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Candied Flowers – Hibiscus

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Rather than throw away the hibiscus flowers that I had brewed into hibiscus tea, I saved them and let them do double duty as candy – hooray for less food waste*.  Candied hibiscus flowers are sweet and super crunchy and I could totally see an alternate universe where popcorn was weird and candied hibiscus flowers were the normal snack to munch on while watching a movie.

How to Make Candied Hibiscus Flowers

Hibiscus flower prior to candying.

5 from 1 vote

Candied Flowers – Hibiscus


  • Fresh edible hibiscus flowers not hibiscus from the florist that could have pesticides all over it or dried hibiscus flowers that have been steeped to make hibiscus tea
  • Enough egg white to coat the flowers about 1 egg white for every 2 C of flowers
  • Enough sugar to coat the flowers about 1/2 C for every 2 C of flowers


  1. Line a baking sheet with parchment paper.
  2. Brush flowers with a thin layer of egg white (You can dunk the flowers instead of brushing if you find that to be easier.)
  3. Place the sugar in a small bowl and gently roll the flowers in the sugar.
  4. Spread the flowers on the parchment paper. The flowers can be really close together - just make sure that they aren't touching.
  5. Bake at the lowest temperature your oven can be set at (mine is 170 F) for about 7 hours or until crispy.
  6. Store in an airtight container.


Full Disclosure

Although the macro photos of the candied hibiscus flowers make them look gorgeous, I thought that I should share this photo as well:

I think this looks like bugs
pinned to a board in a lab.

*I’ve been saying “Hooray” for everything after reading How Does a Seed Grow over and over again to Myles.  I’d highly recommend that book for anyone with a little kid interested in knowing where food comes from or a really little kid who likes seeing smiling faces and hearing the word “Hooray”!

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32 comments on “Candied Flowers – Hibiscus”

  1. Joy says:

    I never tried candied flowers. Those look great.

  2. Ivy says:

    WOW! How hard was it to find the edible hibiscus?

    • N says:

      You can find it at mexican stores. They are used to make the drink called Jamaica.

      • Esther Medina says:

        Just enter “hibiscus leaves” in the Amazon search box. Many options I bought the Hoosier Hill and the Frontier Organic ones. Very good!

  3. Jenny says:

    What a fantastic idea! I’ll have to borrow this for the next pitcher I make!

  4. melish says:

    I just had Hibiscus drink.. cold tea.. in an Egyptian families dinner for Ramadan! it was my first time and I loved it// the smell and also the taste.. love it.. I am wondering if I can find it easily in the US?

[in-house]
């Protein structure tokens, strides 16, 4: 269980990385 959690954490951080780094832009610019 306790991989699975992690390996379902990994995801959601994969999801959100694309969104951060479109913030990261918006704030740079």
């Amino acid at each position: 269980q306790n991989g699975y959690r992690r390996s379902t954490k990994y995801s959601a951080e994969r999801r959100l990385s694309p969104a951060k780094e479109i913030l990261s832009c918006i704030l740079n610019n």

5. Elizabeth says:

    Definitely going to have to try these with my leftovers next time I make hibiscus tea! I bet they are even better than the candied ones Trader Joes sells! and cheaper!!

  6. Stef says:

    Ivy – It wasn’t that hard. We have a great international grocery near me that had it.

  7. Anonymous says:

    This is a wonderful company for organically grown Crystallized (candied) Flowers:

  8. Anonymous says:

    Just making sure… these are actually the hibiscus “sepals”, right? The flower is a gorgeous yellow hibiscus with a pinky purple center, and then the “berry” that forms after is this red jewel that grows to between the size of a shooter marble and a ping pong ball. The sepals that you brew and candy are the outer leafy peels, and the fruits inside is okra-ish. (they are related). This was the first year growing them at our community garden, and I plan to fill my yard with them next year. Super simple to grow.

  9. Stef says:

    Tonya – Yes, you are correct. But, you might want to check to make sure that your variety of hibiscus is edible. I’ve heard that not all varieties are.

  10. What a way to recycle. What do they taste like?

  11. Miriam says:

    I love your recipe for tea and for edible flowers. I found some organic flowers at Azure Standard for a good price.

  12. Thomas says:

    It works fine with flowers from your plants at home but do not use the flowers that are on it when you buy. We usually let our grow for at least 3-4 months in the sun before starting to harvest. Then again we are in the sunny south cost of Spain where they grow very fast :)

  13. Wow, flowers look amazing really.

  14. Wow such a good idea. I should try it.

  15. So beautiful flower cacks.

  16. It is a great idea. thank you

  17. Very nice idea. Thank you.

  18. I love this idea so much.

  19. Thank you for this nice idea.

  20. Thank you for this great idea.

  21. Thanks for this great idea.

  22. Thanks for this great ideas

  23. Normajean says:

    Neat idea! So of you are putting yours in a 170 degree oven can they be done in a dehydrator as well? Mine goes to 165 degrees. Thanks for the idea!

  24. Thank you for this nice recipe.

  25. Karine says:

    I would like buy a candied hibiscus. Could you give me a name and adress to producter ? ThankSi. Karine

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